Cleves Delp: how a volunteer can transform a university
How much difference can one volunteer make? Cleves Delp, the Maumee, Ohio TDC Companies Chairman & CEO who served two terms on the board of Lourdes University, is a prime example of how a single volunteer can make a major difference in a short time.
"Cleves Delp is always thinking — and as Cleves often says, 'That's a beautiful thing,'" said Mary Arquette, Lourdes University's Vice President of Institutional Advancement. "Cleves sees opportunities where others don't think they exist."
"Cleves will see why different parties should be involved and draw them in. The partnerships he's put together are forged out of common missions, needs and goals – not forced. He brings together people you wouldn't ordinarily expect and engages them. As a result, extraordinary things happen."
Since volunteering his support for Lourdes University a decade ago, Cleves Delp's biggest contributions have included helping build Delp Hall (named in honor of his step mother Evelyn) as well as Mercy Baseball Field and starting a scholarship to help students with leadership potential.
Delp also helped Lourdes University make its greatest transformation: growing from 1,200 students in 2003 to 2,700 today and moving from primarily non-traditional, part-time students taking courses in evenings, to a student body that is today 65 percent traditional, full-time students, Arquette said.
"Cleves saw that moving to primarily traditional full-time students was the future we need to be moving toward," Arquette said. "And Cleves was willing to commit his time and resources to make it happen."
That change has been major: Lourdes began as a small junior college in 1958 specializing in educating the Sylvania Franciscan sisters. In 1969, laywomen were first admitted and laymen were admitted in 1975. By 1982, the school went from a two-year junior college to a four-year baccalaureate institution. However, Arquette said that when Cleves got involved, things really began moving forward.
Examples of Cleves Delp's impact:
Delp Hall is far more than an academic building: 60 percent of Lourdes University students are first generation college students and 25 percent of Lourdes University students are minorities, Arquette notes. Delp Hall serves as an academic support center where every Lourdes student can receive free tutoring to boost themselves to higher academic levels.
Mercy Field is more than Lourdes University's first baseball field: it has helped transform Lourdes into more of a traditional university where athletics and campus culture are becoming a growing part of the educational process.
Delp, in an interview, recalled how Mercy Field came together as a playing field now shared by Lourdes University as well as nearby Central Catholic High School. "I said if you can get the diocese to contribute the land to build this field, I'd consider building this field — and so it began," Delp recalled. "The Toledo diocese provided us with the land lease with the understanding that I would build the ball diamond and lease it back to Central Catholic and Lourdes University."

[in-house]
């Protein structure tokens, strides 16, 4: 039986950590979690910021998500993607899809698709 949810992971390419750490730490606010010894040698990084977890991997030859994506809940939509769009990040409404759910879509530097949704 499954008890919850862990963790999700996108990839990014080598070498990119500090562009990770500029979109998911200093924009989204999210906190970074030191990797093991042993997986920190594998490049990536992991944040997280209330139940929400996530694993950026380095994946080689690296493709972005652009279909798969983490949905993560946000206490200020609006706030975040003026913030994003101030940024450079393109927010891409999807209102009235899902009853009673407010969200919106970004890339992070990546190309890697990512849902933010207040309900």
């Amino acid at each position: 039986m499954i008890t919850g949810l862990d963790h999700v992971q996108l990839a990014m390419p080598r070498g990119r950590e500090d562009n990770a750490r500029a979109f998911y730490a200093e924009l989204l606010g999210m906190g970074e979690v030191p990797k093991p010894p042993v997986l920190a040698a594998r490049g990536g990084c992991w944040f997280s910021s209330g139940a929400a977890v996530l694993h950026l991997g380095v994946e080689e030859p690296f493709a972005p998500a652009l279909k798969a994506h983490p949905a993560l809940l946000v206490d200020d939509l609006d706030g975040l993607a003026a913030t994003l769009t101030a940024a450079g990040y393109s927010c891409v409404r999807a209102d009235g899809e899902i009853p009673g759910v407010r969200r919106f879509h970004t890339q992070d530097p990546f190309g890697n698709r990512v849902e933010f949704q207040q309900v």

But once Lourdes, the Diocese and Central Catholic were working together, Delp recalled the dream for these Catholic institutions kept getting bigger. "If you have two baseball teams playing spring sports on the same diamond, there's two things you need," Delp said. "You need to be able to play every day and you need to be able to play day and night so that required artificial turf and lights and then, we needed a locker room and then we needed a press box and then we needed an indoor hitting facility. And on and on and on."
For Delp, lessons from education and athletics and business all impact each other. "You've got to find a way to come together because the truth is in business or in sports or in life, stuff happens and it's not always good stuff so the question is when that moment arrives." Delp said, "When difficulty approaches, when sudden change happens, a turnover happens in football. Or you throw the ball over the first baseman's head in baseball or you strike out. People aren't perfect," Delp said. "It's not about perfection. It's what you do after you goof. It's what you do when it hasn't gone well. It's not only what you do. It's what you do for that teammate who has just goofed."
"Such moments of challenge help give life more meaning", Delp said. "It's 'Do you hang your head, do you shake your head or are you the first guy who's there and helps them get better and say 'Hey, we're still in this together, we're gonna be fine,'" Delp said. "It's in moments of challenge, I think that's what sports teaches us that you can't get any other place." Arquette said of Delp: "It's an interesting and very positive dynamic that's happening here. Education is so important to Cleves Delp and you see his dreams come to fruition here. It is a beautiful thing."